Computer Aided Architectural Design (CAAD)
Prof. Dr. Ludger Hovestadt
Beyond The Grid
The Chair of Computer-Aided Architectural Design comprises an interdisciplinary research and development team of architects, IT experts, biologists, and philosophers all asking the same question: What's next? This can't be it.
As reasonably well-informed scientists and entrepreneurs, we find ourselves in a curious position: here we are, in prosperous Switzerland, fascinated yet increasingly puzzled by the powerful global rhetoric all around us. There is Francis Fukuyama, for example, postulating the end of history, while elsewhere Immanuel Wallerstein cultivates a world-systems analysis with considerable political clout and conjures up quick fixes for nation building. In the mean time, everybody is grappling with financial and environmental crises and massive conferences are being held in the hope of tackling issues of global importance.
"Complexity" has become a buzzword that turns up everywhere these days; in most cases inappropriately, blandly nesting new potentials within an old style of discourse.
Analytics’ modernist promise of a better understanding through increased specialization and of higher security through greater control does not seem to be borne out. Quite the opposite: we bluntly reduce complex relationships to simple but politically compelling formulas, such as those concerning CO2, and in doing so, seriously undermine our own intellectual capacity. New regimes, determined by research into sustainability, are turning into an apparatus that has taken on a momentum of its own as it boxes our intellectual energies into uniform categories. Yet orientating ourselves towards hypothetical limitations, which have been worked out on the basis of computer simulations, represents a short circuit in our thinking that we should not seriously wish to expose ourselves to.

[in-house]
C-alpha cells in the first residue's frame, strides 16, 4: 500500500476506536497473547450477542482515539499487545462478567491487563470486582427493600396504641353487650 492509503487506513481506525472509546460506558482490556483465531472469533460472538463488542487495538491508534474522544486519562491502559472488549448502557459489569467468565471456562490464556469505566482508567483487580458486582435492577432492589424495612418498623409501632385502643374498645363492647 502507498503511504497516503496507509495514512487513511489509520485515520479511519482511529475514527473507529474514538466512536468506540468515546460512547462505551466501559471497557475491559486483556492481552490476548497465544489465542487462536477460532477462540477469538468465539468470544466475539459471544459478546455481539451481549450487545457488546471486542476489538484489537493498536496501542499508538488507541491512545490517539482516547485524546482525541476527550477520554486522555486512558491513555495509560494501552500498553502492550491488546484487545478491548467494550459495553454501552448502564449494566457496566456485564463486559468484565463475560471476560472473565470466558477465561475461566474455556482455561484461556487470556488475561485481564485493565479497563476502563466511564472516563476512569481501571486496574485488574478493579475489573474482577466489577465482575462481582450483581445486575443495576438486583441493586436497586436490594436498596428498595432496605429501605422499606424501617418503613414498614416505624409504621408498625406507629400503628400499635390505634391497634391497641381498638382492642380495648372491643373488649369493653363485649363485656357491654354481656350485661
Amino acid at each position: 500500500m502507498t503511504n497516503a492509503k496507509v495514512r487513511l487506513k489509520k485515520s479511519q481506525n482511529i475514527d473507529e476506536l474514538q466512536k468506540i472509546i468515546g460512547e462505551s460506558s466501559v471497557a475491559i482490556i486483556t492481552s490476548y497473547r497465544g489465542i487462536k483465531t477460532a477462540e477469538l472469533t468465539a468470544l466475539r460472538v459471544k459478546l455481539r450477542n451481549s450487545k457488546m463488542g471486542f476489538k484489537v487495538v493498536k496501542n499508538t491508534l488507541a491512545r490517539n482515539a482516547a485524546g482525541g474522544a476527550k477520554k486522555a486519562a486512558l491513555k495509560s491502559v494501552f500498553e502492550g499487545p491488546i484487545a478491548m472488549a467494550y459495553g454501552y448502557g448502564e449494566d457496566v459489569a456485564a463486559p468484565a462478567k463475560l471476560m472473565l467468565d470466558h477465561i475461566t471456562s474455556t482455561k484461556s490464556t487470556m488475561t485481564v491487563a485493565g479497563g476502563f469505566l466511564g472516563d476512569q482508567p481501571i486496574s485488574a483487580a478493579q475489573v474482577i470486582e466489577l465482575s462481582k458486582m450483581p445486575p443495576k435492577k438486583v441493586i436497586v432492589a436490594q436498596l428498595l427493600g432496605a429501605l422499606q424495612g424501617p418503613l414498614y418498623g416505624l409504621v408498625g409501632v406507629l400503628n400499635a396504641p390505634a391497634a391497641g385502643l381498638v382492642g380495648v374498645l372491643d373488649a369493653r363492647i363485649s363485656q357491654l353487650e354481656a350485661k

We, too, take a global perspective: our chair holds talks in India, maintains cooperations in China, has an annex in Singapore, and visits places all over the world such as Mexico City, Manila, and Addis Abeba. For several years now we have been conducting MSc programs for Applied Information Technology in Architecture that have been attended to date by students from 43 countries. We share the widespread concern about our planet’s fragility, but we take the rare view that our problem is rooted in the fact that, by and large, computers are conceived, used, and assessed simply as machines rather than as dynamic, "intelligent" tools that can help us invent, create, and imagine.
Our planet has become too small for the approximately 100 billion computer machines in use today. While they all need to be fed with data and programming so as to be able to illustrate, in a strictly analytical form, abstract scenarios of strategic thinking about the future, any picture that these scenarios might yield is applicable only insofar as it positions itself within the differentiation provided by our own capacity to pose hypotheses and generate models. However, in our overemphasis of these complimentary approaches, we've gotten ourselves trapped in an accelerating feedback loop of our own limited thinking patterns. Given all this digitally conveyed pressure to determine reality, we subject our imagination to the dictates of entropic, naturalizing analytics.
The Unloved Plateau